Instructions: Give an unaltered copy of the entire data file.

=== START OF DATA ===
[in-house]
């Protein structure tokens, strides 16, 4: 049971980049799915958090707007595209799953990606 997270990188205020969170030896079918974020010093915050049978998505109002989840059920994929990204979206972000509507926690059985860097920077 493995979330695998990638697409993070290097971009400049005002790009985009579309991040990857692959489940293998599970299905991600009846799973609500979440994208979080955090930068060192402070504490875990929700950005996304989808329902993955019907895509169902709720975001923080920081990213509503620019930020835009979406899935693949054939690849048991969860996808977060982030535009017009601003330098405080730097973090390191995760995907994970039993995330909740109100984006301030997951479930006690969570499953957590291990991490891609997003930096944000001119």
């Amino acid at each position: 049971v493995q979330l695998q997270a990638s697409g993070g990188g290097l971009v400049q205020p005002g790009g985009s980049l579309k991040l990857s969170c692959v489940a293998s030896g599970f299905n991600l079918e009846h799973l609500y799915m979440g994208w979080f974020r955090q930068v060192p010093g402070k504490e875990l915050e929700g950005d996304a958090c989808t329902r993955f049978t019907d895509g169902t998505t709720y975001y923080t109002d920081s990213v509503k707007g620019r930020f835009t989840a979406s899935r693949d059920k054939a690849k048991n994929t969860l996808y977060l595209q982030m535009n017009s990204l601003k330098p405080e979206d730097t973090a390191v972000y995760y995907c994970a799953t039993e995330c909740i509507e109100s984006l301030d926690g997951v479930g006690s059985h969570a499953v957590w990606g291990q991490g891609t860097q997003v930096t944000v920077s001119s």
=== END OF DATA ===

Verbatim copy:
[in-house]
């Protein structure tokens, strides 16, 4: 049971980049799915958090707007595209799953990606 997270990188205020969170030896079918974020010093915050049978998505109002989840059920994929990204979206972000509507926690059985860097920077 493995979330695998990638697409993070290097971009400049005002790009985009579309991040990857692959489940293998599970299905991600009846799973609500979440994208979080955090930068060192402070504490875990929700950005996304989808329902993955019907895509169902709720975001923080920081990213509503620019930020835009979406899935693949054939690849048991969860996808977060982030535009017009601003330098405080730097973090390191995760995907994970039993995330909740109100984006301030997951479930006690969570499953957590291990991490891609997003930096944000001119």
């Amino acid at each position: 049971v493995q979330l695998q997270a990638s697409g993070g990188g290097l971009v400049q205020p005002g790009g985009s980049l579309k991040l990857s969170c692959v489940a293998s030896g599970f299905n991600l079918e009846h799973l609500y799915m979440g994208w979080f974020r955090q930068v060192p010093g402070k504490e875990l915050e929700g950005d996304a958090c989808t329902r993955f049978t019907d895509g169902t998505t709720y975001y923080t109002d920081s990213v509503k707007g620019r930020f835009t989840a979406s899935r693949d059920k054939a690849k048991n994929t969860l996808y977060l595209q982030m535009n017009s990204l601003k330098p405080e979206d730097t973090a390191v972000y995760y995907c994970a799953t039993e995330c909740i509507e109100s984006l301030d926690g997951v479930g006690s059985h969570a499953v957590w990606g291990q991490g891609t860097q997003v930096t944000v920077s001119s």